Where do we draw the line between calling something a pizza vs. a flatbread with toppings? This is the question I struggle with when I think about the pizzas at Violet, the new restaurant in the East Village run by Matt Hyland of Pizza Loves Emily fame. The specialty here is the Rhode Island style grilled pizza, but something about it feels so far removed from a traditional pie that the meal ends up being very unsatisfying. It’s the same type of feeling you get when you melt some cheese over a piece of bread in the microwave out of desperation to make a “pizza”, but despite the effort, the end result is anything but. The cheese is so subtle and scant that you can hardly taste it, and the crust lacks that bubbly, doughy chewiness that’s a trait in even the thinnest of New York crusts. You would do better with a box of Celeste frozen pizza than a slice of grilled pizza at Violet.
Going down a rabbit hole can be a real headache, but when it leads you to Rabbit House, a small and cozy Japanese speakeasy in LES, you won’t mind getting caught up in a meal of creative Japanese tapas.
Of all the famous European cities, Madrid is one of the most accessible. It has top-tier cultural attractions, great shopping, excellent food and a vibrant nightlife, but it never feels prohibitively expensive or out of reach like it might in Paris or London. As an example, I was able to book a massage at The Lab Room, which is an upscale spa that Gwyneth Paltrow’s Goop recommended, and the service was a reasonable 65 euros. Had it been New York, it definitely would have cost me twice as much. Barcelona might be more renowned for its restaurants, but Madrid has plenty of options that won’t leave your palate disappointed. Here is a list of some cafes, bars and restaurants that should be on your radar when visiting this capital.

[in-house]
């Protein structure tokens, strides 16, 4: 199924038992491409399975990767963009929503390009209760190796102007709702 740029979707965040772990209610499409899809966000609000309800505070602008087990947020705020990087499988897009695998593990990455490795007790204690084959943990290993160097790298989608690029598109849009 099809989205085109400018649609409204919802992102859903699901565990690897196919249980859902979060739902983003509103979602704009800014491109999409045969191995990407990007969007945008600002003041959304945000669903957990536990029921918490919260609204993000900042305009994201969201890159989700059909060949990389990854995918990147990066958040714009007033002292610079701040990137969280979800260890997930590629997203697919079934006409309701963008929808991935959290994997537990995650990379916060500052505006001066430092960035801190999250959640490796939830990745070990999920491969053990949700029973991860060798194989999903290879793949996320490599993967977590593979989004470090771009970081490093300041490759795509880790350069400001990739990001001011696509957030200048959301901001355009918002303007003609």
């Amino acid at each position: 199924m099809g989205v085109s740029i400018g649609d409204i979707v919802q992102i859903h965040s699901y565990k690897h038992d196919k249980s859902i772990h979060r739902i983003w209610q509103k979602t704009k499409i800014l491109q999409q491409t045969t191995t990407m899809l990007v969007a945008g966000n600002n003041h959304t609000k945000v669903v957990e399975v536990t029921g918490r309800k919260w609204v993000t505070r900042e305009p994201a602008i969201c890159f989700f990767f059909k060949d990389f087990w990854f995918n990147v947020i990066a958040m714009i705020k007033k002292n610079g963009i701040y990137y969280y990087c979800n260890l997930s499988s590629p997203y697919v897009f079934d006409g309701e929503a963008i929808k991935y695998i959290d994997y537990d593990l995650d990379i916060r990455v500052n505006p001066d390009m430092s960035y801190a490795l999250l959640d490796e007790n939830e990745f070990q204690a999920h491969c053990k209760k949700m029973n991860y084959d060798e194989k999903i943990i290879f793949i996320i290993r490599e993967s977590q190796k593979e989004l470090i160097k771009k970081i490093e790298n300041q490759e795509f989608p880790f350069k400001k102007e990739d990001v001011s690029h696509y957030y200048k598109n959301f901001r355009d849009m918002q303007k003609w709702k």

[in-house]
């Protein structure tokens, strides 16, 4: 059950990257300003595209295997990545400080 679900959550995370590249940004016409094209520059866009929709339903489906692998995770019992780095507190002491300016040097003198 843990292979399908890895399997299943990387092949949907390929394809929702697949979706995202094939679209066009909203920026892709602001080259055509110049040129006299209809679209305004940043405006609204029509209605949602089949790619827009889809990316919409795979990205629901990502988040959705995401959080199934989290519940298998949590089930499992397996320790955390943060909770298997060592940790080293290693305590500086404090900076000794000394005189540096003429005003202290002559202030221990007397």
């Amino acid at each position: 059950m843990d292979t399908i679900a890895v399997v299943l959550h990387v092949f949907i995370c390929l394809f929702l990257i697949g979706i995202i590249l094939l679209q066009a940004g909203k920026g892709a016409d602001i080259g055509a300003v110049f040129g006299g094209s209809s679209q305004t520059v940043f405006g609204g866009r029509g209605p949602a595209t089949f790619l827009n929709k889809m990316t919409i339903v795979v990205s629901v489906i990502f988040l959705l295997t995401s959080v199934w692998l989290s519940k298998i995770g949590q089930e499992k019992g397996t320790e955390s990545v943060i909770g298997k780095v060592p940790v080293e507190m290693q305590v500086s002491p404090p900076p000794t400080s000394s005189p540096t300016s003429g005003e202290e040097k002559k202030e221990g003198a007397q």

The inspiration for the name Kāwi, the new Korean-inspired, David Chang-run restaurant in the Hudson Yards complex, is at its most obvious when you order the spicy roasted rice cakes. The dish is based on the popular Korean street snack ddukbokki, which in its traditional form is a glorious mess of carbs and gochujang sauce, but at Kāwi, all those rough edges are completely edited out so that what’s only left is perfection, a single rice cake tightly coiled and covered in a smooth shellac of a spicy, caramelized sauce. It’s a dish too elegant for mere chopsticks, so instead, a server uses golden shears to cut and serve the pieces out to you, a culinary ribbon-cutting ceremony of sorts.
Days 1-2 – Frankfurt, Germany
Frankfurt is known as the Manhattan of Europe because of its skyscrapers and its reputation as a finance capital. That nickname may be a bit of a stretch, because in reality, Frankfurt is much quieter and smaller than New York City, and its skyscrapers don’t stretch quite as high. It’d be more accurate to call it the Zurich of Germany or something along those lines. It’s posh, clean, but not terribly exciting at a first glance. It is, however, very lovely and livable, and a stroll along the Main River on a summer’s day is especially picturesque. It’s a great way to dip your toe into the German culture before venturing out into the more boisterous Bavarian beer halls later in the week.Read More